Holistic View on India & its Low Infection Rate

india space april 2020

People ask me why the “numbers” in India are so low. Here my take:

15 Potential Reasons for a LOW corona-virus infection & death rate in India (with a population of 1.3 billion)

  1. Prime Minister Narendra Modi stopped issuing visas for Chinese citizens very early this year, right after the first virus cases in China became known. (At the time when in Italy the nationwide campaign „Hug a Chinese“ got launched to avoid accusations of racism linked to corona virus discrimination.) Furthermore, India suspended the issuing of new visas and visas already issued for nationals of Italy, Iran, South Korea, and Japan. Decisions to prevent India from entering high stage of infections. On 11 March 2020, the Indian government suspended all visas to India, except diplomatic, official, United Nations/International organisations.
  2. Right from ‘the beginning’ we had (and still have) various types of face masks available everywhere, in supermarkets and pharmacies, and through private initiatives which led to forming groups that sew ‘homemade’ masks. Neither in Germany nor in Italy people got face masks. People in Germany were told that masks do not help. And yet, since 22 April, wearing masks is compulsory in Germany. Go figure! Hard to believe, but worldwide, there is not even consensus on the topic of masks. Common sense tells me, they do help to a certain degree, A. to prevent people from spreading the virus when speaking or sneezing (they might carry it without symptoms) B. shielding from picking up the virus,  C. psychologically reassuring, and D. doctors and nurses wear them. I would not wear them for hours, simply to avoid discomfort, skin pressure marks and fatigue due to reduced oxygen flow.
  3. India has a very young average population. Median age was 26.8 yrs in 2015. Naturally, young individuals tend to have vibrant health and bodies.
  4. Robust health due to living in sync with nature and closely to the elements, plenty of fresh air and sunlight. Agriculture, with its allied sectors, is the largest source of livelihoods in India. 70% of its rural households still depend primarily on farming for their livelihood. A strengthened immunity most likely also because people tend to eat with fingers – put food in their mouths with the bare hand and no cuttlery – which naturally increases contact with microbes and strengthens immunity. 
  5. People get challenged by serious infections such as Dengue, Typhoid, Malaria, Chikungunya etc. which are quite common, resulting not only in strong immune systems across the board and generations but also in a pragmatic (not panicky) approach to avoid infection risks. Challenges also based on lack of hygiene infrastructure over the past decades (pre-Modi), and direct contact with all sorts of bacteria, microbes and what not.
  6. India has more vegetarians than the rest of the world put together. Studies show that vegetarians tend to have an overall healthier lifestyle and therefore stronger body systems and longer lives. Indians have the lowest rate of meat consumption in the world (source: Sari Edelstein in Food Science, An Ecological Approach). Indian traditional food consists of rice, wholewheat flour (atta) and a wide range of pulses and vegetables. If meat is eaten, it is chicken, or goat / sheep or fish, not beef or pork.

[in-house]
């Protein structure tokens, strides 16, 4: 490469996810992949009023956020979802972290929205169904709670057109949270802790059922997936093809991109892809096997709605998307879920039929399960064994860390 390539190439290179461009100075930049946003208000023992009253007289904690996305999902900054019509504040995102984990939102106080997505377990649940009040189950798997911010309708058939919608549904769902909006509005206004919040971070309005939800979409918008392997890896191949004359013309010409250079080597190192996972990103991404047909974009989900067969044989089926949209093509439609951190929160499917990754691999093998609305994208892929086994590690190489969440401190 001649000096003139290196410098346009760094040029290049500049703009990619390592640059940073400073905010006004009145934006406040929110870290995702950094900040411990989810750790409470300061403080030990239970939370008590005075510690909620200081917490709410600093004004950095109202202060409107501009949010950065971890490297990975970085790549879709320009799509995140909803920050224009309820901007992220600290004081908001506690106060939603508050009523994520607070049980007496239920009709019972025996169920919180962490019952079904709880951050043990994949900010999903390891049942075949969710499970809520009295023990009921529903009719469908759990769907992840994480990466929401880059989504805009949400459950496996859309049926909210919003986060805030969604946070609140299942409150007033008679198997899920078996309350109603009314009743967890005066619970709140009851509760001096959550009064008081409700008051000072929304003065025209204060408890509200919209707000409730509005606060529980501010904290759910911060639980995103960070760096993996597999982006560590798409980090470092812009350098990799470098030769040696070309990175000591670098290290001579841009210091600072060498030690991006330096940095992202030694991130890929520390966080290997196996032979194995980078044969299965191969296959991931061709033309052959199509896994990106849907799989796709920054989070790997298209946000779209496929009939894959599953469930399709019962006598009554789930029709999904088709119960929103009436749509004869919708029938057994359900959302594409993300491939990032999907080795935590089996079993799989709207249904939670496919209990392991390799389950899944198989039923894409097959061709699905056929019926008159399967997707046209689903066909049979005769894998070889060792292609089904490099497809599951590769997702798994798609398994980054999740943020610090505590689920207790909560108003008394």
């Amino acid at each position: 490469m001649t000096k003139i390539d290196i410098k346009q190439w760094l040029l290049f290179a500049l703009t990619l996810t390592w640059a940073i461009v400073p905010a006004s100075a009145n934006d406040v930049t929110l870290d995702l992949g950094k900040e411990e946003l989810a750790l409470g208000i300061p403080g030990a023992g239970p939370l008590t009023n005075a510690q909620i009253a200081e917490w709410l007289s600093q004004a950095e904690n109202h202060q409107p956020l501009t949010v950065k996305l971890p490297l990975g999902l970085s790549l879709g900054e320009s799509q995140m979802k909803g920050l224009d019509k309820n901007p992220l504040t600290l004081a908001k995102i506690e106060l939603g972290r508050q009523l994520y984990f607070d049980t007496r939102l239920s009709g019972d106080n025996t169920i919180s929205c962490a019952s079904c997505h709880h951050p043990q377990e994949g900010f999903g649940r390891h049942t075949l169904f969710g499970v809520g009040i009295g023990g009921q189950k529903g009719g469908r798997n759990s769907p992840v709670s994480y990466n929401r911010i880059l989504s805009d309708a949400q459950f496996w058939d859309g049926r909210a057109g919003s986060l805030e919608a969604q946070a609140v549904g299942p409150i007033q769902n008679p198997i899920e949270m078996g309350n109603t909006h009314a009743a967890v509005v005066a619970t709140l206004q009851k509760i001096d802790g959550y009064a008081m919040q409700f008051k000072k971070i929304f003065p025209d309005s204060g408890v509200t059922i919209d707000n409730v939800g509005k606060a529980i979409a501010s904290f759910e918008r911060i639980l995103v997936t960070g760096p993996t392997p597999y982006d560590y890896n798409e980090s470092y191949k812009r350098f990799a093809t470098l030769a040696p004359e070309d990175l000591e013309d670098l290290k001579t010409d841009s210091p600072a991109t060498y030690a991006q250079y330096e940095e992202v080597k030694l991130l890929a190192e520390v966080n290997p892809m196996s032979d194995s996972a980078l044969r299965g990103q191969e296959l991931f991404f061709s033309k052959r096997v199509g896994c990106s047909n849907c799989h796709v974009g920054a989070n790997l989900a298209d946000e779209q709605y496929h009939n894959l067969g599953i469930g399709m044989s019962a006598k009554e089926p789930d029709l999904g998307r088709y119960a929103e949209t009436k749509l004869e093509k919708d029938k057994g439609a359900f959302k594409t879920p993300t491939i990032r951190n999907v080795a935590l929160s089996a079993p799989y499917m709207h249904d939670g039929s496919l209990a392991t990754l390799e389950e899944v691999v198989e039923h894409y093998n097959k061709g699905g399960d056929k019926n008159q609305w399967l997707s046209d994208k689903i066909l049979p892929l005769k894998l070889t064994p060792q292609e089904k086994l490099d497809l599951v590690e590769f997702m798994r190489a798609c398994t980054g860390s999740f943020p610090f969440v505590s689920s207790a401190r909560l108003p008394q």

7. India has no history of regular / annual vaccinations such as annual flu shots. Vaccines are not only critical for people with already existing health issues or allergies. They can also cause a whole range of problems in young, healthy people. Vaccines can cause adverse reactions and can overload a human body given the complex ingredients such as human diploid cell strain MRC-5 (aborted fetal cells), formaldehyde, antibiotics, multiple compounds and drugs interacting with each other. Especially the rapidly developing field of nanotechnology in medicine has not been sufficiently tested to exclude their potentially dangerous impact on human health. 
  8. People here are rooted in a rich holistic culture with Yogic science, Ayurveda etc. In fact, the Research Councils under the Ministry of AYUSH, Government of India have issued advisory to prevent infections based on the Indian traditional medicine practices Ayurveda, Homeopathy and Unani.
  9. Though India’s IT sector is a top industry, and Indian Minds Do Cutting Edge Work” in R&D, science and technology (quote from Forbes Magazine), the people here are far from being part of a technocratic society. In fact, Indians are much more aware of their spiritual roots than people in the West for example. Having that strong connection to nature and respect for god (or whatever you want to call that supreme intelligence that is larger than us humans, and that streams through every manifestation, be it stone, tree, animal or human) gives strength and hope, and opens opportunities. „There is no greater force in the world than our Passion and our Spirit. There is nothing in the world  that we cannot achieve on the  basis of this strength.“ – Narendra Modi, India‘s Prime Minister, 03. April 2020